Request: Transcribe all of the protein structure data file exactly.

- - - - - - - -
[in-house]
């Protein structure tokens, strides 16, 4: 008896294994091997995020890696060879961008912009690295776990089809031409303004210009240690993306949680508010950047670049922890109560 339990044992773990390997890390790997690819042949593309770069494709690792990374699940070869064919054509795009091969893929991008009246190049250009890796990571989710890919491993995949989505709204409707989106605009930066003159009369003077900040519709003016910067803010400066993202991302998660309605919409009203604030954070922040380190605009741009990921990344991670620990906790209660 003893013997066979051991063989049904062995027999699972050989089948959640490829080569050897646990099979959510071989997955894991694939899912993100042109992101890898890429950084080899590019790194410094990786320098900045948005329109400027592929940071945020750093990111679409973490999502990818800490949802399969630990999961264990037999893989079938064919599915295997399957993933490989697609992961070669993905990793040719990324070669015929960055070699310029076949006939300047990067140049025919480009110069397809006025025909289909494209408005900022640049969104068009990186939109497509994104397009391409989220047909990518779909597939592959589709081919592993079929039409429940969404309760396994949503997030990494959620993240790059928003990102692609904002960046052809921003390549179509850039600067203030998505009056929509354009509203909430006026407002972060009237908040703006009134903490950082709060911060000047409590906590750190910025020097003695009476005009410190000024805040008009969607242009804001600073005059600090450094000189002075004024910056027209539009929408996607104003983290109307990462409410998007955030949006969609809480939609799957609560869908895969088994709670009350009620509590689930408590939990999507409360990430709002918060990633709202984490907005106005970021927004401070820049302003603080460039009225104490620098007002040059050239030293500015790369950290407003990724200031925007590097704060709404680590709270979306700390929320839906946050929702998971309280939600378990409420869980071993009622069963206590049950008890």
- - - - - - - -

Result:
[in-house]
């Protein structure tokens, strides 16, 4: 008896294994091997995020890696060879961008912009690295776990089809031409303004210009240690993306949680508010950047670049922890109560 339990044992773990390997890390790997690819042949593309770069494709690792990374699940070869064919054509795009091969893929991008009246190049250009890796990571989710890919491993995949989505709204409707989106605009930066003159009369003077900040519709003016910067803010400066993202991302998660309605919409009203604030954070922040380190605009741009990921990344991670620990906790209660 003893013997066979051991063989049904062995027999699972050989089948959640490829080569050897646990099979959510071989997955894991694939899912993100042109992101890898890429950084080899590019790194410094990786320098900045948005329109400027592929940071945020750093990111679409973490999502990818800490949802399969630990999961264990037999893989079938064919599915295997399957993933490989697609992961070669993905990793040719990324070669015929960055070699310029076949006939300047990067140049025919480009110069397809006025025909289909494209408005900022640049969104068009990186939109497509994104397009391409989220047909990518779909597939592959589709081919592993079929039409429940969404309760396994949503997030990494959620993240790059928003990102692609904002960046052809921003390549179509850039600067203030998505009056929509354009509203909430006026407002972060009237908040703006009134903490950082709060911060000047409590906590750190910025020097003695009476005009410190000024805040008009969607242009804001600073005059600090450094000189002075004024910056027209539009929408996607104003983290109307990462409410998007955030949006969609809480939609799957609560869908895969088994709670009350009620509590689930408590939990999507409360990430709002918060990633709202984490907005106005970021927004401070820049302003603080460039009225104490620098007002040059050239030293500015790369950290407003990724200031925007590097704060709404680590709270979306700390929320839906946050929702998971309280939600378990409420869980071993009622069963206590049950008890």